post in our series on promises introduced the
async and await commands. That post focused on how these commands
further simplify asynchronous programming with promises.
This post takes a different angle on their utility - how they can
be used to speed up sequential code with minimal effort.
What is metaprogramming? Roughly speaking,
metaprogramming involves writing a program that
in turn writes a program to do the desired task.
In some cases metaprogramming makes for simpler or more succinct code
while in others it optimizes performance by generating
specialized code at runtime.
Tcl lends itself naturally to this style
of programming. This article illustrates one such use.
Having gone through several introductory posts covering background
material such as
key containers and
methods of key generation,
we are now ready to delve into the actual cryptographic operations
that use symmetric algorithms in detail.
In a prior post, I described the use
of Windows CryptoAPI to compute message digests and message
authentication codes which ensure integrity of messages. We now
move on to the use of symmetric algorithms in cryptography, which can
be used for both message confidentiality and integrity.
Asymmetric algorithms will be covered in future posts. Refer to the
in this series for the difference between the two.
In my prior post, I introduced
several abstractions — Cryptographic Service Providers,
cryptographic contexts and key containers — that are part
of Windows CryptoAPI and promised to look at
cryptographic keys next.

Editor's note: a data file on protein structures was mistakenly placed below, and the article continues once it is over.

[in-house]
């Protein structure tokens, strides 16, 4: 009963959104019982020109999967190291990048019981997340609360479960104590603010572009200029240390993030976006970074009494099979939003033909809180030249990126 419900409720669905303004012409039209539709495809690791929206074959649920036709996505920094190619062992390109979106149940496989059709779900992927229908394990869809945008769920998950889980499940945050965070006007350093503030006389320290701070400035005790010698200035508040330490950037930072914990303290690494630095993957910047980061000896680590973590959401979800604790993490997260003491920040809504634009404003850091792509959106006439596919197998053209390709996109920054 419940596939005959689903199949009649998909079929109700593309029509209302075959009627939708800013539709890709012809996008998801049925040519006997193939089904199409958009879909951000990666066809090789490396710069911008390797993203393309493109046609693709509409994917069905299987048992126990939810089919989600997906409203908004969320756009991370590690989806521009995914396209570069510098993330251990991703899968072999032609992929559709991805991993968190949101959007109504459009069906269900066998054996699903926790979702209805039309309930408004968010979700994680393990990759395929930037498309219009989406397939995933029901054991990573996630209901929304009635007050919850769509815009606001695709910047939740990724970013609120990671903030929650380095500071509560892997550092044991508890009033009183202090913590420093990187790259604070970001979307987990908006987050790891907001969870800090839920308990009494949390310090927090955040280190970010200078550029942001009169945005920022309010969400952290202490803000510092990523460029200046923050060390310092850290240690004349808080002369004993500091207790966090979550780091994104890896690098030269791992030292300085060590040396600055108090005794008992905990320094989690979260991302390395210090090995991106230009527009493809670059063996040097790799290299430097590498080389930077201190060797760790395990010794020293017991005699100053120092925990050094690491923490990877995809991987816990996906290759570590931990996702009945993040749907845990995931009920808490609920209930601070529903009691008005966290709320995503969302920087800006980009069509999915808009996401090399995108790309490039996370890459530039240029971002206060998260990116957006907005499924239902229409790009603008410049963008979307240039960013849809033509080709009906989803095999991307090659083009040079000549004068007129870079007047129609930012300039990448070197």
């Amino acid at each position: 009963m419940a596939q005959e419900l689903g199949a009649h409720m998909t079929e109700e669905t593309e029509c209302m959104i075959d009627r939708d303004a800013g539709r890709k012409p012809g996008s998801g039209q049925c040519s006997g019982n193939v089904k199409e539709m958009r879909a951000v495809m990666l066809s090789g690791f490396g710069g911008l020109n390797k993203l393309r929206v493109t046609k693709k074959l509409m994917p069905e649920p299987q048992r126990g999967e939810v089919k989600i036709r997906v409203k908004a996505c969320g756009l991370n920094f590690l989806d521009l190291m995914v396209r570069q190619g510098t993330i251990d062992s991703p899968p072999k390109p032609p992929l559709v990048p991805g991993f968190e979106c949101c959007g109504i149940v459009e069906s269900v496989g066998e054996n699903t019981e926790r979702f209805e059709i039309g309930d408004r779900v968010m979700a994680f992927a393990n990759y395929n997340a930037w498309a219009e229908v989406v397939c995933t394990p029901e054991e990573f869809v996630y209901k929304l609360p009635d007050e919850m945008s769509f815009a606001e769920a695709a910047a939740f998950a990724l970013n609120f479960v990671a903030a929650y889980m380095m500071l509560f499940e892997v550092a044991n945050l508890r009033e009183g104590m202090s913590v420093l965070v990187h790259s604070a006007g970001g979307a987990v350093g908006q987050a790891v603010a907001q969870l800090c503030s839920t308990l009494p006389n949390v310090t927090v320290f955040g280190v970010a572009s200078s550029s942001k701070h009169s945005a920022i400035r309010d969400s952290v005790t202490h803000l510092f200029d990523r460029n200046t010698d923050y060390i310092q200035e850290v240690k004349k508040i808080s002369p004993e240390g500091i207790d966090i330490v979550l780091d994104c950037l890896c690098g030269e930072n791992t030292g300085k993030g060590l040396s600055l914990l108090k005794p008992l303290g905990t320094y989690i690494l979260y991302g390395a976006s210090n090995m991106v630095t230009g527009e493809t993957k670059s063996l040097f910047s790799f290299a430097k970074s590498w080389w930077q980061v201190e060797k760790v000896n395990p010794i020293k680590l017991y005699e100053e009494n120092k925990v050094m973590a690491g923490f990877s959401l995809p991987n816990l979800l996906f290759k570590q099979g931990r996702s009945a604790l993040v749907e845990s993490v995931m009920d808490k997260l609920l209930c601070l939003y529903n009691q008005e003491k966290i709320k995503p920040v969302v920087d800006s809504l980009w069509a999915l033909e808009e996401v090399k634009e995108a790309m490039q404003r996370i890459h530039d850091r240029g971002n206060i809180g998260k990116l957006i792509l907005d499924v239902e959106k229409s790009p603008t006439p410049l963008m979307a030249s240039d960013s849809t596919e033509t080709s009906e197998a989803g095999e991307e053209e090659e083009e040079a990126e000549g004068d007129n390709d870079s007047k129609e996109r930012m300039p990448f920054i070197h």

Well, I changed my mind, figuring it might be better to first talk
about simpler operations that do not require the use of keys at all.
This post thus describes the generation of hashes, message digests
and message integrity codes using Windows CryptoAPI and TWAPI.
This is the second in a series of posts on the use of cryptography on Windows.
The previous blog post introduced the
basic concepts related to cryptography. Here we delve into how those
concepts are implemented in Windows at a system or architectural level
and of course, how one accesses them from Tcl. This will lay the
ground for discussing the actual cryptographic operations in future posts.
Security is currently the No. 1 priority for the software industry; and
if that's not the case, it should be, given the current state of
affairs with daily reports of major computer break-ins, credit card fraud,
identity theft etc. It is important for applications, and application
writers, to be aware of these issues and make use of all available
technologies to protect against attacks.
In a series of prior posts, I had introduced the promise
abstraction along with the promise
Tcl package and how it can greatly simplify certain forms of asynchronous
computation. As mentioned there, the Tcl package is roughly based
ES7 introduced the async and await functions which further simplify
asynchronous programming with promises in certain scenarios. Accordingly,
the Tcl promise package has been updated to include the equivalent
commands. This post introduces their use.
Many programming tasks are very simply expressed and implemented through
recursive algorithms, traversing a tree data structure being just one example.
The primary reason recursion simplifies implementation is that the state
of the computation is implicitly maintained, freeing the programmer from
the burden of explicitly tracking the computational state of the
program. For example, in a recursive tree walking implementation,
the "current location" in the tree is implicitly tracked.
However, there are situations where a recursive model does not
fit the needs of an application. For example, the application may want
to traverse a tree in iterative fashion, retrieving one node at a time,
operating on it and then potentially doing some unrelated computation
before retrieving the next node at some unknown point in the future.
Here is where coroutines can bridge the impedance mismatch, presenting
an iterative interface to a naturally recursive algorithm.
A previous blog post described
the representation command and its use
for introspecting Tcl's internal structures for storing data.
I promised a follow-up post that talked about Tcl's compiled byte code
and the disassemble command for inspecting it.
Well, only two years later, here is that post as promised.